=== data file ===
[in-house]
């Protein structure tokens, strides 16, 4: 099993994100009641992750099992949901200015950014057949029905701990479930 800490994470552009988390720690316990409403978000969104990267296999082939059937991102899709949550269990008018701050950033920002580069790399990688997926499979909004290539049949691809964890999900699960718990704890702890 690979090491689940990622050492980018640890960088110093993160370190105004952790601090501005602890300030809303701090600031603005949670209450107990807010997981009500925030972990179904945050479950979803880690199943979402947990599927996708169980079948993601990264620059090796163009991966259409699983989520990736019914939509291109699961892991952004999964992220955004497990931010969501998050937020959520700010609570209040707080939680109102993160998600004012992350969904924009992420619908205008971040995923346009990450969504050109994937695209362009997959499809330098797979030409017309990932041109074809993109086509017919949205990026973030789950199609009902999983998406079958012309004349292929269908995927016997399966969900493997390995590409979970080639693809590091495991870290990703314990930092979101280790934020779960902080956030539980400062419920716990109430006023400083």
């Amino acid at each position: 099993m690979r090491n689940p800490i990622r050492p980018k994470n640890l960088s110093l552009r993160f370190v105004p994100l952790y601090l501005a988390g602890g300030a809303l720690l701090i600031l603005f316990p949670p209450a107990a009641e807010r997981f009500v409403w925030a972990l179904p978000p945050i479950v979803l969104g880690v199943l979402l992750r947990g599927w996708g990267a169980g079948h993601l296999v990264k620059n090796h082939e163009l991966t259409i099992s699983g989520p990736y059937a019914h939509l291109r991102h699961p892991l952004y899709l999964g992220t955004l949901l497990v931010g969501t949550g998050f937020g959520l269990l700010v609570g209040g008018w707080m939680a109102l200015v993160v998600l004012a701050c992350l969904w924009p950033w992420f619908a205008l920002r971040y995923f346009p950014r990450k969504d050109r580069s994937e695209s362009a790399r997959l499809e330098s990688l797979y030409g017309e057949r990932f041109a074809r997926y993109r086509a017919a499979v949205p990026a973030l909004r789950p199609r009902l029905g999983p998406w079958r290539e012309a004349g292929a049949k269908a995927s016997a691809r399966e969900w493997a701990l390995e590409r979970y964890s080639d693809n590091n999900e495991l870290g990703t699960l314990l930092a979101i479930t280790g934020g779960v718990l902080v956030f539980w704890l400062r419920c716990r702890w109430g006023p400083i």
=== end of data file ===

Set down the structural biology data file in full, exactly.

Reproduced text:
[in-house]
């Protein structure tokens, strides 16, 4: 099993994100009641992750099992949901200015950014057949029905701990479930 800490994470552009988390720690316990409403978000969104990267296999082939059937991102899709949550269990008018701050950033920002580069790399990688997926499979909004290539049949691809964890999900699960718990704890702890 690979090491689940990622050492980018640890960088110093993160370190105004952790601090501005602890300030809303701090600031603005949670209450107990807010997981009500925030972990179904945050479950979803880690199943979402947990599927996708169980079948993601990264620059090796163009991966259409699983989520990736019914939509291109699961892991952004999964992220955004497990931010969501998050937020959520700010609570209040707080939680109102993160998600004012992350969904924009992420619908205008971040995923346009990450969504050109994937695209362009997959499809330098797979030409017309990932041109074809993109086509017919949205990026973030789950199609009902999983998406079958012309004349292929269908995927016997399966969900493997390995590409979970080639693809590091495991870290990703314990930092979101280790934020779960902080956030539980400062419920716990109430006023400083």
């Amino acid at each position: 099993m690979r090491n689940p800490i990622r050492p980018k994470n640890l960088s110093l552009r993160f370190v105004p994100l952790y601090l501005a988390g602890g300030a809303l720690l701090i600031l603005f316990p949670p209450a107990a009641e807010r997981f009500v409403w925030a972990l179904p978000p945050i479950v979803l969104g880690v199943l979402l992750r947990g599927w996708g990267a169980g079948h993601l296999v990264k620059n090796h082939e163009l991966t259409i099992s699983g989520p990736y059937a019914h939509l291109r991102h699961p892991l952004y899709l999964g992220t955004l949901l497990v931010g969501t949550g998050f937020g959520l269990l700010v609570g209040g008018w707080m939680a109102l200015v993160v998600l004012a701050c992350l969904w924009p950033w992420f619908a205008l920002r971040y995923f346009p950014r990450k969504d050109r580069s994937e695209s362009a790399r997959l499809e330098s990688l797979y030409g017309e057949r990932f041109a074809r997926y993109r086509a017919a499979v949205p990026a973030l909004r789950p199609r009902l029905g999983p998406w079958r290539e012309a004349g292929a049949k269908a995927s016997a691809r399966e969900w493997a701990l390995e590409r979970y964890s080639d693809n590091n999900e495991l870290g990703t699960l314990l930092a979101i479930t280790g934020g779960v718990l902080v956030f539980w704890l400062r419920c716990r702890w109430g006023p400083i």